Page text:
Normal flooded cell batteries are cheapest, AGM's are about double the cost, and Lithium are only just barely on the market now, and are at least double the cost of the AGM's. They also require special chargers, both regular and solar. Unless you have mega bucks, they are not worth considering at this point in time.

Some claim that AGM batteries last longer than flooded cell batteries, but that is usually because the flooded cell batteries are mistreated by lack of maintenance, poor chargers, and other factors under the user's control, but often ignored. When AGM's are put in, usually the chargers are upgraded which is one reason the batteries then last longer. In addition they need no periodic water addition. However, flooded cells with a proper 3 stage charging system need very little water, maybe check semi annually or even annually. I check water level annually and have proper charging systems on my flooded cell batteries. I changed out my golf cart type's in my '74 Argosy after about 9 years, so treated properly they can last a long time.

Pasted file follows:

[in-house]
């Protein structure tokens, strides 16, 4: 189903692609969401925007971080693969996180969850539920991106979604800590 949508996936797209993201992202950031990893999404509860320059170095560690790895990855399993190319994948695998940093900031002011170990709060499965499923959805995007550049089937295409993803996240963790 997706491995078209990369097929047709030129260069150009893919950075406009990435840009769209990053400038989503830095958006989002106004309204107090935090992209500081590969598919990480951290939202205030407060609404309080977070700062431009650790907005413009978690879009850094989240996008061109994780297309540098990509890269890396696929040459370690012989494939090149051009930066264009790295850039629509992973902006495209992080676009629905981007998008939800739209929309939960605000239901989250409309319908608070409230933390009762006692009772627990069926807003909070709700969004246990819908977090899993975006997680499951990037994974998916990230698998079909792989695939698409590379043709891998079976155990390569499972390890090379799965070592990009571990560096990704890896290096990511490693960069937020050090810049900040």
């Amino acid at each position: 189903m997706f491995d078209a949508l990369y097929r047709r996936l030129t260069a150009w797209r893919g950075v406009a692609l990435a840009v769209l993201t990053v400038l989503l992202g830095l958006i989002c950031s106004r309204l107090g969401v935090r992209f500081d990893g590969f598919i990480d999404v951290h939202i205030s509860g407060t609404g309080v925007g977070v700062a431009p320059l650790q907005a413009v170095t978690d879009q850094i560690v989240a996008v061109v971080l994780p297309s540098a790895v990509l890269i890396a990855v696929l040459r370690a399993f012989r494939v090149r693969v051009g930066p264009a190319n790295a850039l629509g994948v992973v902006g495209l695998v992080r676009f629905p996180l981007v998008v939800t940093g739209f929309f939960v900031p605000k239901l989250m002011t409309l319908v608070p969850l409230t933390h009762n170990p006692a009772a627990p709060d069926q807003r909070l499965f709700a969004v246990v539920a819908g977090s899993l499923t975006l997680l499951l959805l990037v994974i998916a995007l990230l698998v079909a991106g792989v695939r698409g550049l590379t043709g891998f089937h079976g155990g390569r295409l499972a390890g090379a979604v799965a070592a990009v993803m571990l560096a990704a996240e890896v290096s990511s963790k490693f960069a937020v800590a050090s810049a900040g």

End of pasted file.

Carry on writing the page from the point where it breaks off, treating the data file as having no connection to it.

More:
Battery selection is highly dependent on how you may use them, how willing you are to put the proper charging equipment in, and how diligent you will be in maintaining them. There is no one answer which fits all owners needs, especially if there is any $$ to be considered.
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Old 02-18-2015, 07:04 AM   #6
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Thanks!